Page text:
Southlands starts after 14 years of debate

Developer now understands “why housing prices are so high”

Southlands: 430 acres of 580-acre site was donated to the community of Delta, including a market square that features local farm produce | Century Group

Building construction has started on the controversial 580-acre Southlands community in Tsawwassen, 30 years after the land was purchased and 14 years since a development proposal was first pitched to Delta council.

Approved in 2016 after years of often raucous debate, the resulting Southlands project is unique in that 80 per cent of the land has been given back to Delta as publicly owned farmland, community gardens and 100 acres of parks and natural areas, said Sean Hodgins, now president of Century Group.

The Southlands was removed from the Agricultural Land Reserve by the province in the early 1980s. 

Considered the biggest “agri-hood” in North America, Hodgins said the concept was always for retention of some agricultural space since his father, George Hodgins, bought the site in 1990, but he conceded Century Group had originally planned on holding about 70 per cent of the site for private development.

Of the 430 acres at Southlands transferred to Delta, his company is leasing back 50 acres to curate the Southlands farm, which is then subleased to local farmers.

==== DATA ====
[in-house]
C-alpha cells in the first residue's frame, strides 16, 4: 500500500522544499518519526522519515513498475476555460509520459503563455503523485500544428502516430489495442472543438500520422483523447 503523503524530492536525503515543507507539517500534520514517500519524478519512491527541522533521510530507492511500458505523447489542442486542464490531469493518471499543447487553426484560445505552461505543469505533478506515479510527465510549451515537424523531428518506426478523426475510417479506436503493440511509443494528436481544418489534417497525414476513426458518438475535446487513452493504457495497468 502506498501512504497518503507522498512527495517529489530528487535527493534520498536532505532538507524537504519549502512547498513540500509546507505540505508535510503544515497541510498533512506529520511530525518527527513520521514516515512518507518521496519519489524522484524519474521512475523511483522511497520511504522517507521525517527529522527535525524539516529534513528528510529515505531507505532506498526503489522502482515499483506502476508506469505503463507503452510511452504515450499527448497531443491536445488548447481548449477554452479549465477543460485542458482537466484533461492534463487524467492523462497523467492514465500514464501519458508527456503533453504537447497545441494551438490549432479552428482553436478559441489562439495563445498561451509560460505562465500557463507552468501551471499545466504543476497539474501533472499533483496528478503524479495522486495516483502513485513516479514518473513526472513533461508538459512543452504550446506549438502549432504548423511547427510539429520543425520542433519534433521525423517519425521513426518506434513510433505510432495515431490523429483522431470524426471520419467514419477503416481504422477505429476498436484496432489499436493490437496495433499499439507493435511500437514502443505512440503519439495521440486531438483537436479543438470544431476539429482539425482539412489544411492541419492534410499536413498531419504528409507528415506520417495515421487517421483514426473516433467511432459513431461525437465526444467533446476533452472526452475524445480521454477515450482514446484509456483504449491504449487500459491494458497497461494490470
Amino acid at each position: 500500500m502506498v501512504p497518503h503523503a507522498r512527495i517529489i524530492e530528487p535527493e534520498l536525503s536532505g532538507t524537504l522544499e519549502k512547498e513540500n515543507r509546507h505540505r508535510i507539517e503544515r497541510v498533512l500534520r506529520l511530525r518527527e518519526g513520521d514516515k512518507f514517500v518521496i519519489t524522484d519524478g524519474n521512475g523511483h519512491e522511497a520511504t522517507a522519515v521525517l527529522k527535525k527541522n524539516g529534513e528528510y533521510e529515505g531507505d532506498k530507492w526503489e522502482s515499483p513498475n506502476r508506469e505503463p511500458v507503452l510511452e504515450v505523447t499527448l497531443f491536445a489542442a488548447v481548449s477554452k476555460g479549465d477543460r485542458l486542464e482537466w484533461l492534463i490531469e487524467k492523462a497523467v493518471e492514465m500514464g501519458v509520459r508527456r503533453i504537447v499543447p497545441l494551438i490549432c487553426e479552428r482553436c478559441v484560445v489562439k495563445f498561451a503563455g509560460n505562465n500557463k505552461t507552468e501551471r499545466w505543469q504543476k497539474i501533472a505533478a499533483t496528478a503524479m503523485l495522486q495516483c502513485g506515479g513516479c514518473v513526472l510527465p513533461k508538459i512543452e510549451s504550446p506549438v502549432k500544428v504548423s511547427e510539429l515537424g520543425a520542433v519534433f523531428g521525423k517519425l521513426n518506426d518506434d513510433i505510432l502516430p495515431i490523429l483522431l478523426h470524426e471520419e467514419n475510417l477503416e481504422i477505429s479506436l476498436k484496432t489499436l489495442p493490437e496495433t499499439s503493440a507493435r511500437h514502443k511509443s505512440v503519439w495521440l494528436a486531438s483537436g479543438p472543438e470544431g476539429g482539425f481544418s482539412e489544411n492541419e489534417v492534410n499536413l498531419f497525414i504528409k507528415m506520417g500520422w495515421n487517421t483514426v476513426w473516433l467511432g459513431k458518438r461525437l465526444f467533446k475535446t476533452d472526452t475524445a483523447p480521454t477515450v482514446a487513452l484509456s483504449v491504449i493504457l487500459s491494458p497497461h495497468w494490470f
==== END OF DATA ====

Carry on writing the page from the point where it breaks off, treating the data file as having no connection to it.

Hodgins said Century Group is currently working with producers Snow Farms and Salt & Harrow to grow produce that will be sold at the Southlands farm market.

The farm market square, including a heritage house, barn and an agricultural support building, was built by Century Group but will be owned by Delta.

The journey is far from over, however.

“We haven’t really started yet,” Hodgins said on May 15, explaining that the first homes, being built on spec, will not be complete until this September with the construction of four cottages and the first of 72 townhouses in the initial phase. Currently, Century Group is installing all the infrastructure needed, on its own dime. The complete residential component of Southlands will take eight to 10 years to build.

Reflecting on what has become a “lifetime of work” Hodgins said the delays and the associated costs in getting development approval is common in municipalities across Metro Vancouver. 

“I can understand why housing prices are so high,” he said.